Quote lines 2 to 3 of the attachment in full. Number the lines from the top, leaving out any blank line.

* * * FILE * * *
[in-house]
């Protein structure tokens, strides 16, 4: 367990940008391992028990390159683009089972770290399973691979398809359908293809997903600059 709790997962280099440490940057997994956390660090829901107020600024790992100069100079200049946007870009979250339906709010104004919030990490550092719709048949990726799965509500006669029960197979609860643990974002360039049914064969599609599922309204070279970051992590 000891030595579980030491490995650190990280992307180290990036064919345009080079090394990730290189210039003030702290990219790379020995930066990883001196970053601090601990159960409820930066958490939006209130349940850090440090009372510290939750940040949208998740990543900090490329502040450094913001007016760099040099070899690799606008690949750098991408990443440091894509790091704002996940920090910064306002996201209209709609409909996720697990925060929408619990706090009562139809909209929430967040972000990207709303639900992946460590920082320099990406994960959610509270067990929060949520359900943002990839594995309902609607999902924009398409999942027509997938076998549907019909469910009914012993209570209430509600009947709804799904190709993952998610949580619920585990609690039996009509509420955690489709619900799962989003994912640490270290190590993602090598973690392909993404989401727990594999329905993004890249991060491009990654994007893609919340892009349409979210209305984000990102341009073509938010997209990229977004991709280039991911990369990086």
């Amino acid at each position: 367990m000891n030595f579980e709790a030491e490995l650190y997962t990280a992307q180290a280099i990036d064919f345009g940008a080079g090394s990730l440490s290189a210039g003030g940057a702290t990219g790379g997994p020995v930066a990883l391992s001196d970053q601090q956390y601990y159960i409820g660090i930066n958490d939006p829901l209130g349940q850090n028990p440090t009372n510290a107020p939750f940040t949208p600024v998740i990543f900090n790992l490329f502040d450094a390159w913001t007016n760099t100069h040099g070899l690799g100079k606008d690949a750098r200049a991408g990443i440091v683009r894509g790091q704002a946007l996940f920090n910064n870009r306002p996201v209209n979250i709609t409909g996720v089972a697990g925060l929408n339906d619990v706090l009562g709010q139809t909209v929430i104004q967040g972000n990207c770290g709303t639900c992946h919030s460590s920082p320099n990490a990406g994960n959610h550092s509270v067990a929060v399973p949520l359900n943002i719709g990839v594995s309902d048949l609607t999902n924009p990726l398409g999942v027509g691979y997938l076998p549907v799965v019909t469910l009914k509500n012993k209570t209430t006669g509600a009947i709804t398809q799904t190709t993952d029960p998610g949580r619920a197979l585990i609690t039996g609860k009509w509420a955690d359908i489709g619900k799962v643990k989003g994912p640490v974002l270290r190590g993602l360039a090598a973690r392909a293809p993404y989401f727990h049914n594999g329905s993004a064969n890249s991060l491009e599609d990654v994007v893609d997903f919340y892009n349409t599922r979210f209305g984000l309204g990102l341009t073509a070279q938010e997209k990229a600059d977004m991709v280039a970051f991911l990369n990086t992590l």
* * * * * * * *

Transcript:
């Protein structure tokens, strides 16, 4: 367990940008391992028990390159683009089972770290399973691979398809359908293809997903600059 709790997962280099440490940057997994956390660090829901107020600024790992100069100079200049946007870009979250339906709010104004919030990490550092719709048949990726799965509500006669029960197979609860643990974002360039049914064969599609599922309204070279970051992590 000891030595579980030491490995650190990280992307180290990036064919345009080079090394990730290189210039003030702290990219790379020995930066990883001196970053601090601990159960409820930066958490939006209130349940850090440090009372510290939750940040949208998740990543900090490329502040450094913001007016760099040099070899690799606008690949750098991408990443440091894509790091704002996940920090910064306002996201209209709609409909996720697990925060929408619990706090009562139809909209929430967040972000990207709303639900992946460590920082320099990406994960959610509270067990929060949520359900943002990839594995309902609607999902924009398409999942027509997938076998549907019909469910009914012993209570209430509600009947709804799904190709993952998610949580619920585990609690039996009509509420955690489709619900799962989003994912640490270290190590993602090598973690392909993404989401727990594999329905993004890249991060491009990654994007893609919340892009349409979210209305984000990102341009073509938010997209990229977004991709280039991911990369990086």
């Amino acid at each position: 367990m000891n030595f579980e709790a030491e490995l650190y997962t990280a992307q180290a280099i990036d064919f345009g940008a080079g090394s990730l440490s290189a210039g003030g940057a702290t990219g790379g997994p020995v930066a990883l391992s001196d970053q601090q956390y601990y159960i409820g660090i930066n958490d939006p829901l209130g349940q850090n028990p440090t009372n510290a107020p939750f940040t949208p600024v998740i990543f900090n790992l490329f502040d450094a390159w913001t007016n760099t100069h040099g070899l690799g100079k606008d690949a750098r200049a991408g990443i440091v683009r894509g790091q704002a946007l996940f920090n910064n870009r306002p996201v209209n979250i709609t409909g996720v089972a697990g925060l929408n339906d619990v706090l009562g709010q139809t909209v929430i104004q967040g972000n990207c770290g709303t639900c992946h919030s460590s920082p320099n990490a990406g994960n959610h550092s509270v067990a929060v399973p949520l359900n943002i719709g990839v594995s309902d048949l609607t999902n924009p990726l398409g999942v027509g691979y997938l076998p549907v799965v019909t469910l009914k509500n012993k209570t209430t006669g509600a009947i709804t398809q799904t190709t993952d029960p998610g949580r619920a197979l585990i609690t039996g609860k009509w509420a955690d359908i489709g619900k799962v643990k989003g994912p640490v974002l270290r190590g993602l360039a090598a973690r392909a293809p993404y989401f727990h049914n594999g329905s993004a064969n890249s991060l491009e599609d990654v994007v893609d997903f919340y892009n349409t599922r979210f209305g984000l309204g990102l341009t073509a070279q938010e997209k990229a600059d977004m991709v280039a970051f991911l990369n990086t992590l």